Call me old-fashioned, but it disturbs me that we allegedly
need "…a new DC." That means books set in the standard DC
Universe, but rougher, edgier, perhaps with their morality
not so clear. Of course, such books have existed before.
Suicide Squad, L.E.G.I.O.N. and definitely Lobo
and Hitman weren't exactly books your mom would buy
for you at the corner drugstore. Not that anybody buys comics
at the corner drugstore anymore. Nyeh.
Okay. Old man rant out of the way.
This week, "the New DC" launches with Bloodhound.
Moral quandaries aside, it's a well-done book with an intriguing
main character. It may also be a little bit alienating,
as so far, there really isn't much to like in Travis Clevenger,
the man who will be known as Bloodhound. Yet there are hints
that he was justified in his crimes; though the book is
for the new DC, it's a throwback to prison dramas of the
late sixties and early seventies. Either Burt Reynolds or
Joe Don Baker in their heydays could have played Clevenger.
Writer Jolley throws us right into the thick of it, with
Clevenger being interviewed in prison. Once a rather doughy
police officer, time in the big house has hardened Clevenger.
The man outside, glimpsed in a photo i.d., barely resembles
the man inside. And why wouldn't he toughen up? Though a
killer, Clevenger still hates criminals, and worse, he has
a knack for tangling with those that have meta-human abilities
but haven't necessarily advertised it.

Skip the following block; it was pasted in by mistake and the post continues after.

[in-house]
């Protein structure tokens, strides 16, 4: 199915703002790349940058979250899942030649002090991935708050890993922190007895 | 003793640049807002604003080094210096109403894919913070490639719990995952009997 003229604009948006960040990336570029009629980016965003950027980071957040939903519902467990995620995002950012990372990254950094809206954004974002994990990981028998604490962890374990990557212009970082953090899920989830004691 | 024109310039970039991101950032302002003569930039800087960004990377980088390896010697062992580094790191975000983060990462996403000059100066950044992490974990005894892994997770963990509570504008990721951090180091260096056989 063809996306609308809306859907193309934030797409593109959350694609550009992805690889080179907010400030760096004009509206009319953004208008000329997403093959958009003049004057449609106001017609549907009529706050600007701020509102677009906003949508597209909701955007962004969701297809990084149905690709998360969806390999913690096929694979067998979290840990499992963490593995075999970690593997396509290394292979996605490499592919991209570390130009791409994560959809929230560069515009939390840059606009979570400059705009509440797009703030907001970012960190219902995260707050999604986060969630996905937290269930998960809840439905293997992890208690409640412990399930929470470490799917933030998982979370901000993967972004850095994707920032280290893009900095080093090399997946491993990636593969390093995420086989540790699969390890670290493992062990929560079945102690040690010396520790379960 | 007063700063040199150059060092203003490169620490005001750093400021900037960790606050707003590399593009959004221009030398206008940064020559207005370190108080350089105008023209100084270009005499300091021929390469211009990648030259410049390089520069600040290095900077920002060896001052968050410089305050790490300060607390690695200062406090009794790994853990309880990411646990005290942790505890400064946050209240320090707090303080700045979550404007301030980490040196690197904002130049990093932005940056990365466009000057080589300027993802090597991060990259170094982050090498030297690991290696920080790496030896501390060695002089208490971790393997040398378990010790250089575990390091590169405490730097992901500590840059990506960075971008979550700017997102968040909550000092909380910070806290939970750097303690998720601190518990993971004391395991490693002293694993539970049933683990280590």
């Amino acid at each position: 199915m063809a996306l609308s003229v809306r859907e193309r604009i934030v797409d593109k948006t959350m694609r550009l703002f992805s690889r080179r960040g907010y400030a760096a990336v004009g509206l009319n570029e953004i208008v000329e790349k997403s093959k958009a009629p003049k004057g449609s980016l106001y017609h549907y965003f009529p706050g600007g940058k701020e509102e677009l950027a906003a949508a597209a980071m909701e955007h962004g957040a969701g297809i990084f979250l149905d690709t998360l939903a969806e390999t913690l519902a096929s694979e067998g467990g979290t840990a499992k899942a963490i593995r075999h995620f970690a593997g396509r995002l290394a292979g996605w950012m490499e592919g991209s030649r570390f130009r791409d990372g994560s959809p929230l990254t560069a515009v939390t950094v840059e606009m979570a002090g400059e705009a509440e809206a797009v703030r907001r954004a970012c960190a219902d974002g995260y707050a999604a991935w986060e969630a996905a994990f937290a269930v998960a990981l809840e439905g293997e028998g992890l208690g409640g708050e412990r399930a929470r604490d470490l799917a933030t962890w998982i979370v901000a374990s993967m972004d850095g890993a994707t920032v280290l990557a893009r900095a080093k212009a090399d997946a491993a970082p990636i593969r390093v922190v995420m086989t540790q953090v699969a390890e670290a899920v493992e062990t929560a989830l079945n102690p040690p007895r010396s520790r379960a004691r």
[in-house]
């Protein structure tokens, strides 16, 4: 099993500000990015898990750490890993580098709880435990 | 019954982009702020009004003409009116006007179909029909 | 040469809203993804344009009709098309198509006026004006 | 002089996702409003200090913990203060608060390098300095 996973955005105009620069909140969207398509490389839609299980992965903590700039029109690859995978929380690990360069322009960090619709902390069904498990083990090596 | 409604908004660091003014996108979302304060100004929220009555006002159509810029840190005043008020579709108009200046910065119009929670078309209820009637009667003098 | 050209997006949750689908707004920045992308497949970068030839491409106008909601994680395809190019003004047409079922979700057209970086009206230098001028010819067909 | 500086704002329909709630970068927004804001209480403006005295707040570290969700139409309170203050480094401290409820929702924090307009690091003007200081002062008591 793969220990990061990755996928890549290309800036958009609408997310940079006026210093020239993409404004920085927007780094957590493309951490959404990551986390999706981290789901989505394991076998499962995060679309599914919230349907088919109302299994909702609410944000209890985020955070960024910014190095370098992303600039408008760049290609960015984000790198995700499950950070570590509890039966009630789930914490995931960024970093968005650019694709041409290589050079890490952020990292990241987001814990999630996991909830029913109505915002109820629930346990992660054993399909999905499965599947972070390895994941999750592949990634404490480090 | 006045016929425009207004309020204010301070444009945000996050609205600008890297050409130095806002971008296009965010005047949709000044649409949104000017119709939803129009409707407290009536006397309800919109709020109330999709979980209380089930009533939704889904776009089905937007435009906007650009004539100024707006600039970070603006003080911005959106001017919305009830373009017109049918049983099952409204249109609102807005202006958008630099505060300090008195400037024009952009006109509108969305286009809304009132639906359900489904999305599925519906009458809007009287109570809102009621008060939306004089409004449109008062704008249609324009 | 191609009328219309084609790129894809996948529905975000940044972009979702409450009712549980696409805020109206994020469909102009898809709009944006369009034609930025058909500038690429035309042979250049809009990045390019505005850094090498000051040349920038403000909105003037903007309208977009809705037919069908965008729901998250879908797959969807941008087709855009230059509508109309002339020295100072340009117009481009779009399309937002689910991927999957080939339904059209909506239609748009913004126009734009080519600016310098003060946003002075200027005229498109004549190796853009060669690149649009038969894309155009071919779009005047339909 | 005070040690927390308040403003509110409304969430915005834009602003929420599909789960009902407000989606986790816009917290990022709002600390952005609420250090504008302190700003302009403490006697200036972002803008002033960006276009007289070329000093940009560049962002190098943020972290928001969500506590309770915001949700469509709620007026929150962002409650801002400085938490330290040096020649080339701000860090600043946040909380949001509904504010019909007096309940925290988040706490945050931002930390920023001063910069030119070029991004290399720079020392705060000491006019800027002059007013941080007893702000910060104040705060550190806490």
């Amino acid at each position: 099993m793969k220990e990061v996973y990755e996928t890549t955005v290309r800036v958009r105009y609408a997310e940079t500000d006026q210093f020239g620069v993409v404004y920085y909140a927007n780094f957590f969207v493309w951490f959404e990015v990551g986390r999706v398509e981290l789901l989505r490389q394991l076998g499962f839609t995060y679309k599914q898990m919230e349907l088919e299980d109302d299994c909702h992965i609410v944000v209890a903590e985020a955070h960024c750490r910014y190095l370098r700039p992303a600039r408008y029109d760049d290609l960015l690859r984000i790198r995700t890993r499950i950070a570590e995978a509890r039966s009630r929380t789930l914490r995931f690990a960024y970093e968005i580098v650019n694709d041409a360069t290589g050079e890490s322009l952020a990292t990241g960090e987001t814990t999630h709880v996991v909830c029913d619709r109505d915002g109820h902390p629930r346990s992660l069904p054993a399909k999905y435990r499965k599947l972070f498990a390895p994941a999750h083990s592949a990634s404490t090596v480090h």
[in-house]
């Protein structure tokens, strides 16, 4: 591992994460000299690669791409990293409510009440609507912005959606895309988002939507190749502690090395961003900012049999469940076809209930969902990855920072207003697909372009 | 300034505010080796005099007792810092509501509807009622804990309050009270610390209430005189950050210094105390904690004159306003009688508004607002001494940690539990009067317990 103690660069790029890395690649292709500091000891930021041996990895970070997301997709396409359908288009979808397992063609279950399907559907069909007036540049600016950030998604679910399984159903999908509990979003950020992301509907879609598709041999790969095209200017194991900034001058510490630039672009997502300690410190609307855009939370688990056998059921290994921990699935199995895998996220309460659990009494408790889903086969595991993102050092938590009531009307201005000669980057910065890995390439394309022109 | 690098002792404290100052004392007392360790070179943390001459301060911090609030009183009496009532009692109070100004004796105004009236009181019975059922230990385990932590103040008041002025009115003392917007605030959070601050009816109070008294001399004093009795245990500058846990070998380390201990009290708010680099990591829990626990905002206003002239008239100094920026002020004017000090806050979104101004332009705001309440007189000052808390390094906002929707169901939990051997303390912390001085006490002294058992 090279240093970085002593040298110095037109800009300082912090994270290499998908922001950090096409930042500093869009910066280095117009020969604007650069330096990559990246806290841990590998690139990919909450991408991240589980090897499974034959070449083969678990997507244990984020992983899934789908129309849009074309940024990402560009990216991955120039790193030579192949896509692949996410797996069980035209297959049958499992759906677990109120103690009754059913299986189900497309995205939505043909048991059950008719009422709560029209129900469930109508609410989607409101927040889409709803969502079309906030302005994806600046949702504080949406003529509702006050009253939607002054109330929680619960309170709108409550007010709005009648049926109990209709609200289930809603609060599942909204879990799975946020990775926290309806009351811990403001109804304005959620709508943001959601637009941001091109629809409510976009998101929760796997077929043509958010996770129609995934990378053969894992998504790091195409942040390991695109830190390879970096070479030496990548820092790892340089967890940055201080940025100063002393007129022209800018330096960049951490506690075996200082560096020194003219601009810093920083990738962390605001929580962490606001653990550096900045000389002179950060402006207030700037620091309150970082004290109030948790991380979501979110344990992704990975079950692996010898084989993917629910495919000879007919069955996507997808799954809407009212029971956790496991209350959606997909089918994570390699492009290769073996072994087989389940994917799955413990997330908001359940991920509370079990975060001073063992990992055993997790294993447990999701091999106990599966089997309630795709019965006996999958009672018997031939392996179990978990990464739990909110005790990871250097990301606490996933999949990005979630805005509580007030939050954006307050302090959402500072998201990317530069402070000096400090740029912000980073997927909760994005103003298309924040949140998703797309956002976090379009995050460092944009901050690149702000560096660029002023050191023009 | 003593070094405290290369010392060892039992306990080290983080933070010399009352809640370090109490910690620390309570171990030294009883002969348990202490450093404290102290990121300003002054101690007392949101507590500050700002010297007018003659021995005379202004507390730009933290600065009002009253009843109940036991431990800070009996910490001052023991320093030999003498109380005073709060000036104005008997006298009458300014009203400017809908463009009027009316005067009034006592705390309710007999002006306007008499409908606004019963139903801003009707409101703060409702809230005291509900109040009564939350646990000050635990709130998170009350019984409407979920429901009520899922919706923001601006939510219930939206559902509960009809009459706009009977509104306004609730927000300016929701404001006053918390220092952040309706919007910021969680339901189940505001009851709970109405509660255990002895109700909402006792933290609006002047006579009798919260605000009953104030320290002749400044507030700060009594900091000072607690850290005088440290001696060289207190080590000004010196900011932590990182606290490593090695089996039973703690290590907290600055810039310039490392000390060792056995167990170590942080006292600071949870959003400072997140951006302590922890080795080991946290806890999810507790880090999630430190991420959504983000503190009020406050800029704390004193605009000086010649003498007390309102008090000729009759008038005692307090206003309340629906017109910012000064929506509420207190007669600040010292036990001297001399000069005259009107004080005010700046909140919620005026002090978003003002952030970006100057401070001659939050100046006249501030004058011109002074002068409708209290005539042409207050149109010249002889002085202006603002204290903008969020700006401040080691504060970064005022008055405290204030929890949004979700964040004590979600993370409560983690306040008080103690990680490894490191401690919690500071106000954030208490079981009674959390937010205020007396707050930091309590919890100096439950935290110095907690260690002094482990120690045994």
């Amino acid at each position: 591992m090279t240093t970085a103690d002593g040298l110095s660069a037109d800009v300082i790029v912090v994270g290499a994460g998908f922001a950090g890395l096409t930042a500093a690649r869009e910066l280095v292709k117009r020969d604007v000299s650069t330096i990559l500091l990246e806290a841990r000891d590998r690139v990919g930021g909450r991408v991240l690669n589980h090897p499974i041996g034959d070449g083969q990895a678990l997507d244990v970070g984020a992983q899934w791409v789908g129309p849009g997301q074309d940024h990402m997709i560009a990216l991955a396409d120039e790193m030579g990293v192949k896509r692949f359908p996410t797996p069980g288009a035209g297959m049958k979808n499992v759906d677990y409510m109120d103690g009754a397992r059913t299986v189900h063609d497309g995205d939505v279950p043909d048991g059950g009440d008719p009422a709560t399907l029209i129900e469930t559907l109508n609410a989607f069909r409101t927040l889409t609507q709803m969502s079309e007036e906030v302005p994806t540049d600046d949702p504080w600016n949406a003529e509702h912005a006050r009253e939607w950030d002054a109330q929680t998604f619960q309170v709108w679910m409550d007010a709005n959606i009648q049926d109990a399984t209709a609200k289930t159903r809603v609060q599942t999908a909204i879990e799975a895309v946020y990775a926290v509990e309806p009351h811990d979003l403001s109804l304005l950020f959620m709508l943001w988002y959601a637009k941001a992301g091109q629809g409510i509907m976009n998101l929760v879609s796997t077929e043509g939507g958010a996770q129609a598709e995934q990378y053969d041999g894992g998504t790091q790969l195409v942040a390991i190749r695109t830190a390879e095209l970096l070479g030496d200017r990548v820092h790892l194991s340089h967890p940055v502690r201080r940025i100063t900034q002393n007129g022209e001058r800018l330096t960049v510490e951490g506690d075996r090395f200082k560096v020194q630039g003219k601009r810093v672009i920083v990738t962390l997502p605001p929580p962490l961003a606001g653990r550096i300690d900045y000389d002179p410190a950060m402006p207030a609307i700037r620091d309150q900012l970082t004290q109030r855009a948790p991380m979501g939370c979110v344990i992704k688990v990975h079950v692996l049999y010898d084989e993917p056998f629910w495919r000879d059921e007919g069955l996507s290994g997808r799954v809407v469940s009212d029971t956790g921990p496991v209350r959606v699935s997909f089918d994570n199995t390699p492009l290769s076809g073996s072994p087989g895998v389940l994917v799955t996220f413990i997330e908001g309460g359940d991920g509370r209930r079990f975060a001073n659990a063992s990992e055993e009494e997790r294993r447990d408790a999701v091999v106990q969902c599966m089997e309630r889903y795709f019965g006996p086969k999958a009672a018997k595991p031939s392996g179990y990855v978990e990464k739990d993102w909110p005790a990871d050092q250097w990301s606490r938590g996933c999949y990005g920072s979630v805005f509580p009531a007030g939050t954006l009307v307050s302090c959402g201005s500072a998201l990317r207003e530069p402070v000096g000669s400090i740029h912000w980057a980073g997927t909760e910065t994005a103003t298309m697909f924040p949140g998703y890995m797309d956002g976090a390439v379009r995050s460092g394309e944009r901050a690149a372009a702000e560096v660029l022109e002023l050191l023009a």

So Clevenger killed a man. From the flippant tone of his
interview, you might even assume he killed several. He will
give no answers as to why, but what horrifies the authorities
is that it was his former partner. What has brought him
to the brink of amnesty from the F.B.I., however, is a horror
greater than him.
But first - the prison riot…
With far more force than he demonstrated in the first
issue of Firestorm, Jolley completely sets up the
character and situation while still allowing for some mystery.
We don't just have a sense of who Clevenger is, we learn
full well what he does, and why we might buy his book for
a few issues. Though the story ends with a "…to be continued,"
there's still a sense of satisfaction; we got a complete
bang for our buck.
Much of that bang comes from the artwork, reuniting Kirk
and Riggs. They'd already proven themselves a solid team
on the late Supergirl book, but their art fits better
here. Despite their layout skill, nobody ever quite looks
attractive in their panels, which is more than okay when
depicting the dregs of society.
They draw tough beefy men well, and it's a key skill for
this book. And for guys who have danced around the more
subtle, family-friendly flagship characters as much as they
have, Kirk and Riggs sure can handle raw violence.